I haven’t been able to identify any mechanism to specify strictly additional compiler flags from a commandline
cmake execution. I usually just use
-D CMAKE_CXX_FLAGS=foo which in practice works in most cases. However, I have recently encountered an issue using Visual Studio generators where doing so results in the exclusion of CMake-internal default definitions, in particular
This is a follow-up to what was originally filed as a GitLab issue. The message closing the issue mentions that the resulting
CMAKE_CXX_FLAGS can be “interactively edited after-the-fact in
cmake-gui” which while true, doesn’t cover our usage of successive executions of a CI job in a non-interactive environment.
Depending on per-execution external criteria (i.e., not encapsulable in
CMakeLists.txt) I’m seeking to provide or inhibit compiler flags such as warning-as-error (
/WX). This seems to be a case of wanting an “append to default flags” option (without requiring knowledge of what the default flags are), but I haven’t been able to locate such a thing.
CXXFLAGSenvironment variable does yield the desired behavior. This seems to me like inconsistent behavior (possible bug?) for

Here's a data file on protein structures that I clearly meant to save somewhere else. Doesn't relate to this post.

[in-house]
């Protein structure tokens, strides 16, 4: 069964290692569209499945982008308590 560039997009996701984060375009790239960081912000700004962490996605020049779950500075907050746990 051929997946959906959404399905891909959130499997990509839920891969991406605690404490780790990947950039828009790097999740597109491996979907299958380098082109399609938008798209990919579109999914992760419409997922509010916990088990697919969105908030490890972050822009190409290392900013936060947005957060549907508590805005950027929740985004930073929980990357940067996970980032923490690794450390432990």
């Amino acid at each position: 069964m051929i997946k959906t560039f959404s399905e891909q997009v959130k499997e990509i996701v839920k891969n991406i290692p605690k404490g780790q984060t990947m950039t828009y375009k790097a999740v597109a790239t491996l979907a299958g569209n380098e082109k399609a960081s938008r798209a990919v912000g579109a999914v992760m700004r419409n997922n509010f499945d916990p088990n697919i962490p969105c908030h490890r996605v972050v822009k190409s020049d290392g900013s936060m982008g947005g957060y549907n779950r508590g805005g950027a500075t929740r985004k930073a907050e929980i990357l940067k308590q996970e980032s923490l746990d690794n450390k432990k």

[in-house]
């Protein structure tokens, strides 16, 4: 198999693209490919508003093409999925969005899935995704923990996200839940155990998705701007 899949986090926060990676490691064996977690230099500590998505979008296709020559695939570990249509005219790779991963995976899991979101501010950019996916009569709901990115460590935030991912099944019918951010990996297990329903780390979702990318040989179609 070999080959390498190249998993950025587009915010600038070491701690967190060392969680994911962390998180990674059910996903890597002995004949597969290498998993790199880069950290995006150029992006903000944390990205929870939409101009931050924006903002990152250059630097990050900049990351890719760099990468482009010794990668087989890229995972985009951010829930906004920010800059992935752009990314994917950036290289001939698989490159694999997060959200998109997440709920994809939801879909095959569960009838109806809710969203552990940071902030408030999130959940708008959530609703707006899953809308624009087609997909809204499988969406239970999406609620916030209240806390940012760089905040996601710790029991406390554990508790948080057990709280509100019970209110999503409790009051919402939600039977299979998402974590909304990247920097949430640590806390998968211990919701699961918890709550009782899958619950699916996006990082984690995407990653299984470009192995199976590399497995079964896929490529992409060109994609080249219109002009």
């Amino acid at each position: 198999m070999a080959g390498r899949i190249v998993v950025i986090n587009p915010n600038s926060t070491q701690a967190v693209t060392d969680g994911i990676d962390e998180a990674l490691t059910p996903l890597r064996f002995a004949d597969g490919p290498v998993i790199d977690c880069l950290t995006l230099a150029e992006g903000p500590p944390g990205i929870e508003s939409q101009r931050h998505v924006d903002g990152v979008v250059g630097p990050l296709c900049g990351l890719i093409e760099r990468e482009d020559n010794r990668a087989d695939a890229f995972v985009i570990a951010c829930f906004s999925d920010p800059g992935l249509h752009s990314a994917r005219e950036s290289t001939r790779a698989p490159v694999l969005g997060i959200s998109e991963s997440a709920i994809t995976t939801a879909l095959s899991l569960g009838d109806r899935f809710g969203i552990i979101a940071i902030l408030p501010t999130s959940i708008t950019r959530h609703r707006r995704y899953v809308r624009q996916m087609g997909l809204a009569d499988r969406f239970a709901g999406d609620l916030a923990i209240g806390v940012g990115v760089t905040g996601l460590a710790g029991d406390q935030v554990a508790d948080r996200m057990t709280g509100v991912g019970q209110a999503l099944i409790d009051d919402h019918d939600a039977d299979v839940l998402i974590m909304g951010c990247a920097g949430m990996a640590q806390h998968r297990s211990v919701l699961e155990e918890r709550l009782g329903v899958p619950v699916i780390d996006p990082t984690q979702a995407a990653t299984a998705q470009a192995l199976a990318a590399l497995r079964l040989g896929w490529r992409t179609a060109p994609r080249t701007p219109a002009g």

CXXFLAGS. As I understand the documentation, the environment variable is used to initialize the CMake variable, so using either should yield the same result.
In either case however, our particular CI jobs in some cases use incremental build areas, which makes the environment variable approach insufficient (since it’s only used during the first configuration).
CMAKE_<LANG>_FLAGS_INITgives the desired behavior, but since I’m not using it from a toolchain file, I’m reluctant to rely on it. It is also relevant for the first configuration and so is similarly insufficient as the environment variable alternative.
I’d certainly argue that the best solution is to ensure that needed definitions are added within the project
CMakeLists.txt. Unfortunately, that isn’t reasonable when using with 3rd party libraries. In particular many have a habit of assuming
WIN32 (as opposed to
_WIN32) since it’s added by default by Visual Studio (and the CMake Visual Studio generators) which leads to sloppy authoring of